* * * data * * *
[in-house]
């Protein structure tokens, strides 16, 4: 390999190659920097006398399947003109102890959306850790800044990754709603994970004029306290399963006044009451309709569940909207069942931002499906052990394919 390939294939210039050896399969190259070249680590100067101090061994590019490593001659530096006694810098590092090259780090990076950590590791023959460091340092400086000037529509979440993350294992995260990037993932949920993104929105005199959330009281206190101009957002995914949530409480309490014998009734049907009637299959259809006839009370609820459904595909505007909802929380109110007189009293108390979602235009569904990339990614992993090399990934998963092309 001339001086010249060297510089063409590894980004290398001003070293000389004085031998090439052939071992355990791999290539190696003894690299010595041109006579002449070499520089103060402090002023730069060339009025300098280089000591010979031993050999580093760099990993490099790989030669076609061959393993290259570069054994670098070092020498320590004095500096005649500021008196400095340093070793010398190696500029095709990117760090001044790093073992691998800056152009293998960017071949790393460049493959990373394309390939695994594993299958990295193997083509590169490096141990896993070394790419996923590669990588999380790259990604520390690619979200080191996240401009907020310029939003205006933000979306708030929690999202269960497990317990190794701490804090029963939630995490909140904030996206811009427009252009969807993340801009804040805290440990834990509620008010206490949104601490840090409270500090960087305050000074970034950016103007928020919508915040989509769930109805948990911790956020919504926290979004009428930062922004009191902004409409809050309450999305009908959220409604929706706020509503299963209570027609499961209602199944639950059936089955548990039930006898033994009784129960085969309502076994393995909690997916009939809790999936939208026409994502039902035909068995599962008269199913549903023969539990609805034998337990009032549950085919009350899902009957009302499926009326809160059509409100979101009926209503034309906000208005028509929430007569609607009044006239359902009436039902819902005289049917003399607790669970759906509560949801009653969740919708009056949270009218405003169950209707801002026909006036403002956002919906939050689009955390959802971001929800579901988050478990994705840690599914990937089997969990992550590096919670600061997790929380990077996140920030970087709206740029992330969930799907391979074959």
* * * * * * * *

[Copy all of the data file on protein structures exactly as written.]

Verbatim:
[in-house]
């Protein structure tokens, strides 16, 4: 390999190659920097006398399947003109102890959306850790800044990754709603994970004029306290399963006044009451309709569940909207069942931002499906052990394919 390939294939210039050896399969190259070249680590100067101090061994590019490593001659530096006694810098590092090259780090990076950590590791023959460091340092400086000037529509979440993350294992995260990037993932949920993104929105005199959330009281206190101009957002995914949530409480309490014998009734049907009637299959259809006839009370609820459904595909505007909802929380109110007189009293108390979602235009569904990339990614992993090399990934998963092309 001339001086010249060297510089063409590894980004290398001003070293000389004085031998090439052939071992355990791999290539190696003894690299010595041109006579002449070499520089103060402090002023730069060339009025300098280089000591010979031993050999580093760099990993490099790989030669076609061959393993290259570069054994670098070092020498320590004095500096005649500021008196400095340093070793010398190696500029095709990117760090001044790093073992691998800056152009293998960017071949790393460049493959990373394309390939695994594993299958990295193997083509590169490096141990896993070394790419996923590669990588999380790259990604520390690619979200080191996240401009907020310029939003205006933000979306708030929690999202269960497990317990190794701490804090029963939630995490909140904030996206811009427009252009969807993340801009804040805290440990834990509620008010206490949104601490840090409270500090960087305050000074970034950016103007928020919508915040989509769930109805948990911790956020919504926290979004009428930062922004009191902004409409809050309450999305009908959220409604929706706020509503299963209570027609499961209602199944639950059936089955548990039930006898033994009784129960085969309502076994393995909690997916009939809790999936939208026409994502039902035909068995599962008269199913549903023969539990609805034998337990009032549950085919009350899902009957009302499926009326809160059509409100979101009926209503034309906000208005028509929430007569609607009044006239359902009436039902819902005289049917003399607790669970759906509560949801009653969740919708009056949270009218405003169950209707801002026909006036403002956002919906939050689009955390959802971001929800579901988050478990994705840690599914990937089997969990992550590096919670600061997790929380990077996140920030970087709206740029992330969930799907391979074959």